Marx and Education is the first assessment of the educational thought of Karl Marx (1818-1883) and its later influence, in the light of developments at the close of the twentieth century. It provides a new perspective, in which many aspects of Marx's ideas are seen clearly for the first time, freed from misleading associations and outdated prejudices. Marx's thinking on education touches on many still current issues: about personal development, the nature of learning, and the ultimate aims of education, as well as the relations between the school and society. Robin Small explores Marx's approach to each of these issues and in relating them to later developments brings the story up to the present day.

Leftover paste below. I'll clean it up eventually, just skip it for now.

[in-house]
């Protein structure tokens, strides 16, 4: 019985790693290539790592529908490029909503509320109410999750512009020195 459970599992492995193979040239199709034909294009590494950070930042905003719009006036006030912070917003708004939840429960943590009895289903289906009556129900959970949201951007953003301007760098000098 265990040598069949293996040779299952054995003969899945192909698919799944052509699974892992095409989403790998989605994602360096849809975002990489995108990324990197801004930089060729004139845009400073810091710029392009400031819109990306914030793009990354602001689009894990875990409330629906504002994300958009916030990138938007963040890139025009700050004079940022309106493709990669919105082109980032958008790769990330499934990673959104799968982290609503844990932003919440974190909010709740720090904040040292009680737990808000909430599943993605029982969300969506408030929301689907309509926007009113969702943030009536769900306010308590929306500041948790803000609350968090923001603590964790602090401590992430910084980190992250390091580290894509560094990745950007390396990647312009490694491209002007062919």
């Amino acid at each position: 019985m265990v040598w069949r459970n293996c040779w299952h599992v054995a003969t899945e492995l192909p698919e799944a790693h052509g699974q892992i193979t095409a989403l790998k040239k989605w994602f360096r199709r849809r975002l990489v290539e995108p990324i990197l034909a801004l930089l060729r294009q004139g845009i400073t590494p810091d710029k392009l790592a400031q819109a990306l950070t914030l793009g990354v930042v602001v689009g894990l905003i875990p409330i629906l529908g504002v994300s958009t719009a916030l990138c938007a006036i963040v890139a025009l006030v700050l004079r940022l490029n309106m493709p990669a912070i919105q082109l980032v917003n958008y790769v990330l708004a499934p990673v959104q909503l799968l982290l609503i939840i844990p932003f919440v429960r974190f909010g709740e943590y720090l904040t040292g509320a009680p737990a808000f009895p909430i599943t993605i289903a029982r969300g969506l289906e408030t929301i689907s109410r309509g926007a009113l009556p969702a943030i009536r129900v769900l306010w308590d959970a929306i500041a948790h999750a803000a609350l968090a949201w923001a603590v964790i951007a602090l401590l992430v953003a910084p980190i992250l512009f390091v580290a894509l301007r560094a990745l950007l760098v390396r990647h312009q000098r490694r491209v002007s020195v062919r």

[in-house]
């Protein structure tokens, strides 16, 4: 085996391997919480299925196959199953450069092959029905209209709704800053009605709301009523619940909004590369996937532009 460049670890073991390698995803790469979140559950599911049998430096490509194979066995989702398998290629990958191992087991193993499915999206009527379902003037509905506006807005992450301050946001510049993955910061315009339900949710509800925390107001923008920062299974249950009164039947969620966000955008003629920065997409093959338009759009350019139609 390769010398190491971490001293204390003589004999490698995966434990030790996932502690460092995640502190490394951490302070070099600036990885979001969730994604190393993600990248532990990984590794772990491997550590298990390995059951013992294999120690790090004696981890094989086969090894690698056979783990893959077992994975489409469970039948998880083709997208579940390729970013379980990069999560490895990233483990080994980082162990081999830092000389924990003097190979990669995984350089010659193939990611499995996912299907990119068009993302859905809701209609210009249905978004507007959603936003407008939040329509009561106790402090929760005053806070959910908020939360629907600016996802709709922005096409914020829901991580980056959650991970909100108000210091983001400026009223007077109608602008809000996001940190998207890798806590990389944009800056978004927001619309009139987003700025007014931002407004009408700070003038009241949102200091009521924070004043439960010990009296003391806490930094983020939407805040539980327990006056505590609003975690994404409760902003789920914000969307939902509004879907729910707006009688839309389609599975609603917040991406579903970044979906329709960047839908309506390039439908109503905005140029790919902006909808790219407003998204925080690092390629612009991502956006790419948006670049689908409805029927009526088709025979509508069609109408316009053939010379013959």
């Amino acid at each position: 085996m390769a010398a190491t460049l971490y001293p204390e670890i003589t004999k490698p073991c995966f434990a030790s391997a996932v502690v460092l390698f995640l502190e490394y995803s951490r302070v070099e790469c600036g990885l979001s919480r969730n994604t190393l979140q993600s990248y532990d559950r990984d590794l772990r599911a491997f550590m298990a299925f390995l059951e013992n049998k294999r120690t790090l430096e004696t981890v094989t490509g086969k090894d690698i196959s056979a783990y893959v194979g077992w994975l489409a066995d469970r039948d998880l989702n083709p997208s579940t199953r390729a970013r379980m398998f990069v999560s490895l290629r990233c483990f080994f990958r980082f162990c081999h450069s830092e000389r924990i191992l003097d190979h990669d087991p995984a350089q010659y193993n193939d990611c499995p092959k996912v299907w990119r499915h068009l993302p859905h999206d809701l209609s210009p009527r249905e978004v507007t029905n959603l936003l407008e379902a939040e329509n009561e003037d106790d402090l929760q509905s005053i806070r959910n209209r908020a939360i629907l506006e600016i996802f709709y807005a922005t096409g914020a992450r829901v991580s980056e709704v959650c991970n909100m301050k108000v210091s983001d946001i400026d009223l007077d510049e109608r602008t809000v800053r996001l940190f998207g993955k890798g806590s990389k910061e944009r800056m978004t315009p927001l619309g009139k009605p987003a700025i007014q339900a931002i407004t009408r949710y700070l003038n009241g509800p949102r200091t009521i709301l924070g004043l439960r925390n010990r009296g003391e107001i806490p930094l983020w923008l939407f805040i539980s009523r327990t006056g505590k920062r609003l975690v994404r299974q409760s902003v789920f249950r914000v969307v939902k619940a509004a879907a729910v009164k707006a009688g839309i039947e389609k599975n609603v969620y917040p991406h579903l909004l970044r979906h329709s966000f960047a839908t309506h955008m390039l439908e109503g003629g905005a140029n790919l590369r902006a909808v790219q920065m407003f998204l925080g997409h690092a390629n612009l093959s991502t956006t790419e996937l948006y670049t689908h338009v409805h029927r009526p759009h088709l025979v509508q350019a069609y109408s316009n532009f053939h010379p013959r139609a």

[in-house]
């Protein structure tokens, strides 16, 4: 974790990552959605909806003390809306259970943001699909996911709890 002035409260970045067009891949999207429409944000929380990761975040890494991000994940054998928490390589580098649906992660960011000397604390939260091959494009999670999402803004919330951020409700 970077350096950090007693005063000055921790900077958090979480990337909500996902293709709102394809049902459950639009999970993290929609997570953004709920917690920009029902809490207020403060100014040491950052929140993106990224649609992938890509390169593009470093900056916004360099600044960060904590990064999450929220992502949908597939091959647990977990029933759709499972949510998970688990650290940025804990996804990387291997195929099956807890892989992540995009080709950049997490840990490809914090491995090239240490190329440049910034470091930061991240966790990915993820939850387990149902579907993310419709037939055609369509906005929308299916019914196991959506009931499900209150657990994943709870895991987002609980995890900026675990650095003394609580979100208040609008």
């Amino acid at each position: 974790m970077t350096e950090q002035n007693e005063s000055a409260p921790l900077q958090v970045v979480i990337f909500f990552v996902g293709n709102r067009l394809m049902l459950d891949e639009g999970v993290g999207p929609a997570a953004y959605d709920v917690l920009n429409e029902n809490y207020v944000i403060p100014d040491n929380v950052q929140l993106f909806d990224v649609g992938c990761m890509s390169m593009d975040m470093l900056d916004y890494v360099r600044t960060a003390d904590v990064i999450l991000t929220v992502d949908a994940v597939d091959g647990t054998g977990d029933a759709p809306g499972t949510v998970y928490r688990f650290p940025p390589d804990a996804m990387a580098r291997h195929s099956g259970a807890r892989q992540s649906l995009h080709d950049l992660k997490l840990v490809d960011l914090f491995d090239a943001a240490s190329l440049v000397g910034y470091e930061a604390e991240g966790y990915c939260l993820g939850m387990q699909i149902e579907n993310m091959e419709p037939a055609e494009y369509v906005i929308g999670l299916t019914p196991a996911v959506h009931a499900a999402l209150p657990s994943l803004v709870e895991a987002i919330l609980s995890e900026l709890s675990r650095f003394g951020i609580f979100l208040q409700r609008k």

Table of Contents
Contents: Preface; Acknowledgements; Part I: Educational Theory: Human nature; Alienation; Praxis; Historical materialism; Ideology. Part II: Educational Practice: Problems and programmes; Polytechnical training; Work, play and school; State education; Socialist schooling. Conclusion: Marx's educational legacy; Bibliography; Index.
Robin Small is an Associate Professor in the School of Education, University of Auckland, New Zealand. His previous books include Nietzsche in Context (Ashgate, 2001), A Hundred Years of Phenomenology (Ashgate, 2001) and Nietzsche and Rée: A Star Friendship (Oxford University Press, 2005).
"I can highly recommend the book. It is very readable, and its careful documentation, contextualisation and interpretation of what Marx has written on education makes it an important contribution to Marx scholarship as well as to the study of education and society."
- Palle Rasmussen, Aalborg University, Denmark.